Contributor to books, including Efficient versus Effective Computing, edited by F. Gruenberger, Prentice-Hall (Englewood Cliffs, NJ), 1973; Implementing Operations Research/Management Science: Research Findings and Implications, edited by R. Schultz and D. Slevin, Elsevier Science (New York, NY), 1975; The Economics of Information Processing, Volume 2, edited by R. Goldberg and H. Lorin, Wiley (New York, NY), 1982; The Handbook of Industrial Engineering, edited by G. Salvendi, Wiley (New York, NY), 1982; and Understanding and Managing Strategies Change, edited by H. Ansoff, A. Bosman, and P. Storms, North-Holland (Amsterdam, Netherlands), 1982. Contributor to information systems and management journals. Editor in chief, Communications of AIS, 1998-2002, and Systems, Objectives, Solutions; editor, Industrial Management (now Sloan Management Review), 1967-68, and Performance Evaluation Review, 1972-73; associate editor, MIS Quarterly, 1978-83, Management Science, 1985-87, ACM Transactions on Office Information Systems, 1985-87, and Information and Management; member of editorial board, Sloan Management Review, 1980-91.
SIDELIGHTS: Henry C. Lucas, Jr. once told CA: "The powerful combination of computers and networks makes it possible to design radically new organizations, a topic I explore in The T-Form Organization: Using Technology to Design Organizations for the 21st Century."
BIOGRAPHICAL AND CRITICAL SOURCES:
Interfaces, March-April, 2000, Benjamin Lev, review of Information Technology and the Productivity Paradox: Assessing the Value of Investing in IT, p. 117.
Library Journal, December, 2001, Bellinda Wise, review of Strategies for Electronic Commerce and the Internet, p. 140.
Wisconsin Lawyer, November, 2002, Gail Miles, review of Strategies for Electronic Commerce and the Internet, p. 31.
"Lucas, Henry C(ameron), Jr. 1944-." Contemporary Authors, New Revision Series. . Encyclopedia.com. (November 15, 2018). https://www.encyclopedia.com/arts/educational-magazines/lucas-henry-cameron-jr-1944
"Lucas, Henry C(ameron), Jr. 1944-." Contemporary Authors, New Revision Series. . Retrieved November 15, 2018 from Encyclopedia.com: https://www.encyclopedia.com/arts/educational-magazines/lucas-henry-cameron-jr-1944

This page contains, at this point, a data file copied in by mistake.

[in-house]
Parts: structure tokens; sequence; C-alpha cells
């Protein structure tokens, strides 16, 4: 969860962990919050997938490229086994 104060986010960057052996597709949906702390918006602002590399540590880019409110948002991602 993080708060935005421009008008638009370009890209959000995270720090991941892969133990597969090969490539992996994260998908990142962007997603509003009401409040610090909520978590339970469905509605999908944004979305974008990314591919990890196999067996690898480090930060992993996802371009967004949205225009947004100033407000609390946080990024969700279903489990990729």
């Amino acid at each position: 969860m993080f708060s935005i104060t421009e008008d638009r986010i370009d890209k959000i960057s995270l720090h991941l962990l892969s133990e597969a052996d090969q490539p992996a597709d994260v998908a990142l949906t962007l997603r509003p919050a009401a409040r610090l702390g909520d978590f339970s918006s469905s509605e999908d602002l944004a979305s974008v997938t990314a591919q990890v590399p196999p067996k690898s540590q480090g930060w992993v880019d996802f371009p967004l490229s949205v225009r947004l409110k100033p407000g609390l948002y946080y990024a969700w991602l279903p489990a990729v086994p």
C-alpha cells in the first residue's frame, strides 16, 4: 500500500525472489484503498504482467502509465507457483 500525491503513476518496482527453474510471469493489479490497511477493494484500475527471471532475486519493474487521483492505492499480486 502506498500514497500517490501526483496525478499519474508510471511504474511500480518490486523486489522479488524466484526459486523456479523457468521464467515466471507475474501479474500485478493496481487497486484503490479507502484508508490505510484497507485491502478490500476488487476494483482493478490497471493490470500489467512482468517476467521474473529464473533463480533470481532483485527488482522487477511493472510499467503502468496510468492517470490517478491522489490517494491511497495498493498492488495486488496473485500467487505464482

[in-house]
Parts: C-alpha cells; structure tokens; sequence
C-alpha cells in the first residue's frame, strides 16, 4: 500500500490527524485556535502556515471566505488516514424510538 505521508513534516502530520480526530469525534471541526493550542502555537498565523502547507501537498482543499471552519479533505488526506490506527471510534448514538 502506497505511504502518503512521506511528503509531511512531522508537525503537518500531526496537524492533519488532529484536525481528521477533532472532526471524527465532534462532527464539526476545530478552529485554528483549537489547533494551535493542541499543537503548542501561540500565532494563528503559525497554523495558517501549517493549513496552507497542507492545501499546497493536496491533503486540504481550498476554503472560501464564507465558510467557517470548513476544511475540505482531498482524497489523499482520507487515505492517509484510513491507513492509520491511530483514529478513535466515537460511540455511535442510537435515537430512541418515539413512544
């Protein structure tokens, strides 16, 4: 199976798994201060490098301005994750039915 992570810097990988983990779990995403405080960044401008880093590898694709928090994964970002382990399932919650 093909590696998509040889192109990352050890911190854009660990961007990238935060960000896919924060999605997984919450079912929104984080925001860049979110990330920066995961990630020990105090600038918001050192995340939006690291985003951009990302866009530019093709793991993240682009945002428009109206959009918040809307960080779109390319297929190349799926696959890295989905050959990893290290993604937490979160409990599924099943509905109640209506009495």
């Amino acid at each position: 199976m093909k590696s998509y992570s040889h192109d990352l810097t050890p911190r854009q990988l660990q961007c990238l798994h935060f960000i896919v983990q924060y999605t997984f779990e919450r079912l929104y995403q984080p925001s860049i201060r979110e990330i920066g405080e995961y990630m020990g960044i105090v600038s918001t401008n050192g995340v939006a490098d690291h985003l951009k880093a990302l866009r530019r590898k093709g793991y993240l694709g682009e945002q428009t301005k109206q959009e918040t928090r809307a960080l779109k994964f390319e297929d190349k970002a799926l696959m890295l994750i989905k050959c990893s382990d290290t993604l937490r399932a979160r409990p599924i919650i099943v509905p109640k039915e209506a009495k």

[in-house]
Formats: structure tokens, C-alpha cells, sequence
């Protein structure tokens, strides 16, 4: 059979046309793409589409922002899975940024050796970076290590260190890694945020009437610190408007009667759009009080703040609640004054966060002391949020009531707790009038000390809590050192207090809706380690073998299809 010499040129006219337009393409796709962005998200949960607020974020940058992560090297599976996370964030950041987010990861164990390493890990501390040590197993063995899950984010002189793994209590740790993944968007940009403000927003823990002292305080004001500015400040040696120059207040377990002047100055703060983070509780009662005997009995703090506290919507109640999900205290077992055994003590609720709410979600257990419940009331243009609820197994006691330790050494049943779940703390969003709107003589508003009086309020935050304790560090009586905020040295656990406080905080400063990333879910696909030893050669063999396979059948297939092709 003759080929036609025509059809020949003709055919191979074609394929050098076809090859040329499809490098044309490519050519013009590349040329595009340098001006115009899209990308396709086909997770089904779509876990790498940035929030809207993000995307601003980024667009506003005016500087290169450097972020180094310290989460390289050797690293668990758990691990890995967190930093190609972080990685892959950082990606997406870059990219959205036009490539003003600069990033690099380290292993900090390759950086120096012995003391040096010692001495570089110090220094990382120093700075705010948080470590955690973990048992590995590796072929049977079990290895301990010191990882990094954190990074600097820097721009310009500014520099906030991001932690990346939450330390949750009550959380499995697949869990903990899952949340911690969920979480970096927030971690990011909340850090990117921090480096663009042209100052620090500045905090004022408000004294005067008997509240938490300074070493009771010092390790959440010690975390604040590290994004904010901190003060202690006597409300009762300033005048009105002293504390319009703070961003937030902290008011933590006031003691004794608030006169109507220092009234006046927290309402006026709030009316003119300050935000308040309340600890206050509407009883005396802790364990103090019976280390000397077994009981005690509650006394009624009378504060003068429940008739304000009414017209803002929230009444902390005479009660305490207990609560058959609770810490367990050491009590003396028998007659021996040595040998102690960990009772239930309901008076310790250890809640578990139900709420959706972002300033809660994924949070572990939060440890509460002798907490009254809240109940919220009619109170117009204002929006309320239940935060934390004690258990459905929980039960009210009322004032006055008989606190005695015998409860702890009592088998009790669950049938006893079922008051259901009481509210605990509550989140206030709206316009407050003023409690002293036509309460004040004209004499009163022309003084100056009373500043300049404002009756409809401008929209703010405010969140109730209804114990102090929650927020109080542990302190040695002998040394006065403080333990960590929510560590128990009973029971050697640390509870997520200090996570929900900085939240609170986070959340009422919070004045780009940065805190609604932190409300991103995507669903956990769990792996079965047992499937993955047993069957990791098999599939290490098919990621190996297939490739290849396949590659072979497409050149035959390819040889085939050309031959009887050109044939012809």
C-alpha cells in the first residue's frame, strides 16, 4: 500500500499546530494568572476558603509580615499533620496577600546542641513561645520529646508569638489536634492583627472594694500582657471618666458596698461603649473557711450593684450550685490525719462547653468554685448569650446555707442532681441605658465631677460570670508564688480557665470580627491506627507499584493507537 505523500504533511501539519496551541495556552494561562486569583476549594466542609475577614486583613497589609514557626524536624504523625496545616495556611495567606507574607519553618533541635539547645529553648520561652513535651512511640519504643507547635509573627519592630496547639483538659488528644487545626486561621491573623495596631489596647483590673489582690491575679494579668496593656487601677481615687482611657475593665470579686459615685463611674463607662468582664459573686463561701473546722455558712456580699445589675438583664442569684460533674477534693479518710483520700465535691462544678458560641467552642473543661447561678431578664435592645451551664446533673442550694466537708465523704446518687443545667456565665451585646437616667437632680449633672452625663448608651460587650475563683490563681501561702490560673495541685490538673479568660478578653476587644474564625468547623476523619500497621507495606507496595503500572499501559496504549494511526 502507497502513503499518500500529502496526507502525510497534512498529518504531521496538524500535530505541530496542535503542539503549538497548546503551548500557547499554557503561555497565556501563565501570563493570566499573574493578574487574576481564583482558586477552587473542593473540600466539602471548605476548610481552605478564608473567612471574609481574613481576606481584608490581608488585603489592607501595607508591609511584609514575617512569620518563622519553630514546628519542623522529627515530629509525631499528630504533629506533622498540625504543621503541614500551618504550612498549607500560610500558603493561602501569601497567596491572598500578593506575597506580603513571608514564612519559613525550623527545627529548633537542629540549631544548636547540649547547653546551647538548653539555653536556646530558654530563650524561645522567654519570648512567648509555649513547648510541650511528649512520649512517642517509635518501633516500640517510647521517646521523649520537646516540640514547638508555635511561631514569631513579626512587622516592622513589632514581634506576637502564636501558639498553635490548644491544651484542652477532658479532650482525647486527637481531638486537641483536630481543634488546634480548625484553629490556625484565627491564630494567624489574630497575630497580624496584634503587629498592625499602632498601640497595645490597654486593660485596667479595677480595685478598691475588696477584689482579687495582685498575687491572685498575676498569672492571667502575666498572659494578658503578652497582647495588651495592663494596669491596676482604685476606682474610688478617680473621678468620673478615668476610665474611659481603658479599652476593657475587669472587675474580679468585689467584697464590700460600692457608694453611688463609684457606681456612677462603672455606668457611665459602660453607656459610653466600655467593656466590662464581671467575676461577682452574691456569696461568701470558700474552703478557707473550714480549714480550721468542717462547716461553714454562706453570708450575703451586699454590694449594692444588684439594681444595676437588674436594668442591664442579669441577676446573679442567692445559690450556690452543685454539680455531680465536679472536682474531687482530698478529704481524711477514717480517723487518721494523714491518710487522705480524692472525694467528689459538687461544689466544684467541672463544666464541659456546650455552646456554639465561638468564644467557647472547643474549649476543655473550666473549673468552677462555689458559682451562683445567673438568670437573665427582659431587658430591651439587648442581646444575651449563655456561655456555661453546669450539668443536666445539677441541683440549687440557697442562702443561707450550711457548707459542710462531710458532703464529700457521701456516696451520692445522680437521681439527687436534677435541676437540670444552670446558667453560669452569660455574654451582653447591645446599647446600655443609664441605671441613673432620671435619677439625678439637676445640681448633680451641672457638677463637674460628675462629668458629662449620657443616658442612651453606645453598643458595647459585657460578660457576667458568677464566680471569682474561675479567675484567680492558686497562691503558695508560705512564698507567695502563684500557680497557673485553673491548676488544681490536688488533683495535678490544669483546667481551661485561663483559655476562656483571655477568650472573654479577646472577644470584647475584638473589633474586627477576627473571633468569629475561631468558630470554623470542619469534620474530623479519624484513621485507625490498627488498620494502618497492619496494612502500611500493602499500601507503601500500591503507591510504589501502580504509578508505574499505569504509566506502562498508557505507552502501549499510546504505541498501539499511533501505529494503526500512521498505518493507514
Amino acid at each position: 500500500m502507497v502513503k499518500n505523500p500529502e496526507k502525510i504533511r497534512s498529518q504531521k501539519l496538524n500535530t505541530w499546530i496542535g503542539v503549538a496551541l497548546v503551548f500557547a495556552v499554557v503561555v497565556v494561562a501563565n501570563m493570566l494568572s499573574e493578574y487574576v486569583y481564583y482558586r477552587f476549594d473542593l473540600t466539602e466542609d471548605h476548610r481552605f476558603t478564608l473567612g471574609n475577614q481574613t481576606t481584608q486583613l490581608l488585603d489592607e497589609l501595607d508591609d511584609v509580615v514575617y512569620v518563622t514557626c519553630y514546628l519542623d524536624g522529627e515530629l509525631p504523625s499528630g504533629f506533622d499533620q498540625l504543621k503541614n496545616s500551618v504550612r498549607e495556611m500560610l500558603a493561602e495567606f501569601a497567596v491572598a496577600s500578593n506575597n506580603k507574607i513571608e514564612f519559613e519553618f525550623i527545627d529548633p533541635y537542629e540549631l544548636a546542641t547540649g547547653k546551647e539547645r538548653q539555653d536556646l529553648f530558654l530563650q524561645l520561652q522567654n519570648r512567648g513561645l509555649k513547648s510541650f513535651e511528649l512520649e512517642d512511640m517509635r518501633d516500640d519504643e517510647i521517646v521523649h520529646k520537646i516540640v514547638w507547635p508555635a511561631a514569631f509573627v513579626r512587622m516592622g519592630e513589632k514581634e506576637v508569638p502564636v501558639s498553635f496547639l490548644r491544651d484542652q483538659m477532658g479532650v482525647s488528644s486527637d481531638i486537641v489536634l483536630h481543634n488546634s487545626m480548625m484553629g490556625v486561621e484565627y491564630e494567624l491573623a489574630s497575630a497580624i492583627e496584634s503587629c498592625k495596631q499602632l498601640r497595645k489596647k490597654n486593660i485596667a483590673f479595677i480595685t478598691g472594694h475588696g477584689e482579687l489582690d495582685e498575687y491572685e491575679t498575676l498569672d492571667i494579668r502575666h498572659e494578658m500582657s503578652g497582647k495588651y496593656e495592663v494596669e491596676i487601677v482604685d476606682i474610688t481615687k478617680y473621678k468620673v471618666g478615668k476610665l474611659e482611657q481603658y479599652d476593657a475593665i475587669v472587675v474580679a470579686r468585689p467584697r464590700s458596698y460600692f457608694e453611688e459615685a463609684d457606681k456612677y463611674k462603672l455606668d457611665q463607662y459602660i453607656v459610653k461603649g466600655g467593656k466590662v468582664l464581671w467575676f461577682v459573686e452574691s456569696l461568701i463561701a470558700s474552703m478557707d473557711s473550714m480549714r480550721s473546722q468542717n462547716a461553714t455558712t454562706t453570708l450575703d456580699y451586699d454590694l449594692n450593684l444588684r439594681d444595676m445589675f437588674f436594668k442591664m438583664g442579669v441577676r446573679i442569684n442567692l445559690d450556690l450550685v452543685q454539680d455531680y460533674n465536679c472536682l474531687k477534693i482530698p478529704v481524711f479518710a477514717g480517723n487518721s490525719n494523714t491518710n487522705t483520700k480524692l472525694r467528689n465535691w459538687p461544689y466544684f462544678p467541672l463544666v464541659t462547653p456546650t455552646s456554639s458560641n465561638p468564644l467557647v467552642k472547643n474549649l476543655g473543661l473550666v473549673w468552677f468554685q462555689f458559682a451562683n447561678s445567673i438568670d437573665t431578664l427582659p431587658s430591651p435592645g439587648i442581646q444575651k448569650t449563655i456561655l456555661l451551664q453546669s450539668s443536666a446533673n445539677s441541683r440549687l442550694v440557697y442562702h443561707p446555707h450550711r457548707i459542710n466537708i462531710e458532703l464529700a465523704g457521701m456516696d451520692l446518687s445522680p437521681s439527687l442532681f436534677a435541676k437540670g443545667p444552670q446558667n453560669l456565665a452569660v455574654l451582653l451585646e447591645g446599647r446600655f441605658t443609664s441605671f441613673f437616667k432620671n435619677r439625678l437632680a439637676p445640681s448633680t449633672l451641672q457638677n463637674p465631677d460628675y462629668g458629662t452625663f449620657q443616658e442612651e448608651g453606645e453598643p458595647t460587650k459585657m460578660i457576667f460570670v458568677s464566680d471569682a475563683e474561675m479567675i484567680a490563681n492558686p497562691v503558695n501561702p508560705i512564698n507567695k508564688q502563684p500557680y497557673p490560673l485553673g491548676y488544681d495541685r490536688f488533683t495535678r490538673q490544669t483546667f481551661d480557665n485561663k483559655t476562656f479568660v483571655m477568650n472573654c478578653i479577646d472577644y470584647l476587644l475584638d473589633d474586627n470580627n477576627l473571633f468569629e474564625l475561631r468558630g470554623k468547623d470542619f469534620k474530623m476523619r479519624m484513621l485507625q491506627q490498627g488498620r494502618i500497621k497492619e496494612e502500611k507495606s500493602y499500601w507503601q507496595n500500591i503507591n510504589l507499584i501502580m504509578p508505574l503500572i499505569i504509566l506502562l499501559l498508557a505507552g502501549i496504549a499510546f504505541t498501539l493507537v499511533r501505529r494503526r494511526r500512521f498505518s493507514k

Encyclopedia.com gives you the ability to cite reference entries and articles according to common styles from the Modern Language Association (MLA), The Chicago Manual of Style, and the American Psychological Association (APA).
Within the “Cite this article” tool, pick a style to see how all available information looks when formatted according to that style. Then, copy and paste the text into your bibliography or works cited list.
Because each style has its own formatting nuances that evolve over time and not all information is available for every reference entry or article, Encyclopedia.com cannot guarantee each citation it generates. Therefore, it’s best to use Encyclopedia.com citations as a starting point before checking the style against your school or publication’s requirements and the most-recent information available at these sites:
Modern Language Association
The Chicago Manual of Style
American Psychological Association
- Most online reference entries and articles do not have page numbers. Therefore, that information is unavailable for most Encyclopedia.com content. However, the date of retrieval is often important. Refer to each style’s convention regarding the best way to format page numbers and retrieval dates.
- In addition to the MLA, Chicago, and APA styles, your school, university, publication, or institution may have its own requirements for citations. Therefore, be sure to refer to those guidelines when editing your bibliography or works cited list.